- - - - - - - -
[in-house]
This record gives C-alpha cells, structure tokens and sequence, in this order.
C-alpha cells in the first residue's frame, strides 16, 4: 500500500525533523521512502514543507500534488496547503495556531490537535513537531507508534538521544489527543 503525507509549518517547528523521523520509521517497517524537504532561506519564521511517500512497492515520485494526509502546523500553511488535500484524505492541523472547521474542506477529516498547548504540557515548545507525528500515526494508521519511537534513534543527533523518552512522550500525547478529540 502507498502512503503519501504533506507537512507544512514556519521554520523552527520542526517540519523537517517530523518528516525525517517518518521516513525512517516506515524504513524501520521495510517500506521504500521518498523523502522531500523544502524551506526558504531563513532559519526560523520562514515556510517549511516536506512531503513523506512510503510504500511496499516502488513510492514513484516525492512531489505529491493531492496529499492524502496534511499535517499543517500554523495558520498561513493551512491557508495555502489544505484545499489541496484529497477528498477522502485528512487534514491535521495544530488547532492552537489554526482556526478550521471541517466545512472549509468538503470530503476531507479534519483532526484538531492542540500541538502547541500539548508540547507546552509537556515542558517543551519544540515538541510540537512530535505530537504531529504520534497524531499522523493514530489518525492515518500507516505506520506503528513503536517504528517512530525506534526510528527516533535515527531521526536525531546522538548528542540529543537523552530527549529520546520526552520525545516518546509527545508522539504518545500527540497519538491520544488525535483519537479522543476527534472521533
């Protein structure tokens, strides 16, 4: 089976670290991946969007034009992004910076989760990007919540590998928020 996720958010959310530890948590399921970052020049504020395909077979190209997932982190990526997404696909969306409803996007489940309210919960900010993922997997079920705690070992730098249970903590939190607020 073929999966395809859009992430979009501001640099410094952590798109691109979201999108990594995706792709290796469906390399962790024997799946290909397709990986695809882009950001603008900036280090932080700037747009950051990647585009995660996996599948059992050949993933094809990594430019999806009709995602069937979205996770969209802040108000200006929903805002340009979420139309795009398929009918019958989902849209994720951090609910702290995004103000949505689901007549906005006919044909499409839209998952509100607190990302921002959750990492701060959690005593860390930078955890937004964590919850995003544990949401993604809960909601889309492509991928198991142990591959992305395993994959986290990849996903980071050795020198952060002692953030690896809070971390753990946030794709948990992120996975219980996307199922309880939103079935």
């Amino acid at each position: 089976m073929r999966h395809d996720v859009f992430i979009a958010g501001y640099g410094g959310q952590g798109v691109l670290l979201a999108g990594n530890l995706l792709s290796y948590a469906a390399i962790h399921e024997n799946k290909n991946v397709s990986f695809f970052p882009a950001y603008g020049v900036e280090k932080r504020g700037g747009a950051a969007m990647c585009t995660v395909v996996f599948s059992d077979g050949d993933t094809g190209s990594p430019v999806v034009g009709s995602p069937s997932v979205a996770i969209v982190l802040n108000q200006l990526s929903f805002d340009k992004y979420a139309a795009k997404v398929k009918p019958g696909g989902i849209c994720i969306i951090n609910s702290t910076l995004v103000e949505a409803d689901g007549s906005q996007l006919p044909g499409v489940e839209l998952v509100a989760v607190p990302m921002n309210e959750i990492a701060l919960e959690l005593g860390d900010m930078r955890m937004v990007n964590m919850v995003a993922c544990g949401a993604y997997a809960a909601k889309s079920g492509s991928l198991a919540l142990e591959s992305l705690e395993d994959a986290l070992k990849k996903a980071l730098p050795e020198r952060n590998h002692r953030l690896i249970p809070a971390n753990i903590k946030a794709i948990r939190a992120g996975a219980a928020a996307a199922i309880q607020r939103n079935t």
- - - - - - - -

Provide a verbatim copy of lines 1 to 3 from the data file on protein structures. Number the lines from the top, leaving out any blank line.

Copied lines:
[in-house]
This record gives C-alpha cells, structure tokens and sequence, in this order.
C-alpha cells in the first residue's frame, strides 16, 4: 500500500525533523521512502514543507500534488496547503495556531490537535513537531507508534538521544489527543 503525507509549518517547528523521523520509521517497517524537504532561506519564521511517500512497492515520485494526509502546523500553511488535500484524505492541523472547521474542506477529516498547548504540557515548545507525528500515526494508521519511537534513534543527533523518552512522550500525547478529540 502507498502512503503519501504533506507537512507544512514556519521554520523552527520542526517540519523537517517530523518528516525525517517518518521516513525512517516506515524504513524501520521495510517500506521504500521518498523523502522531500523544502524551506526558504531563513532559519526560523520562514515556510517549511516536506512531503513523506512510503510504500511496499516502488513510492514513484516525492512531489505529491493531492496529499492524502496534511499535517499543517500554523495558520498561513493551512491557508495555502489544505484545499489541496484529497477528498477522502485528512487534514491535521495544530488547532492552537489554526482556526478550521471541517466545512472549509468538503470530503476531507479534519483532526484538531492542540500541538502547541500539548508540547507546552509537556515542558517543551519544540515538541510540537512530535505530537504531529504520534497524531499522523493514530489518525492515518500507516505506520506503528513503536517504528517512530525506534526510528527516533535515527531521526536525531546522538548528542540529543537523552530527549529520546520526552520525545516518546509527545508522539504518545500527540497519538491520544488525535483519537479522543476527534472521533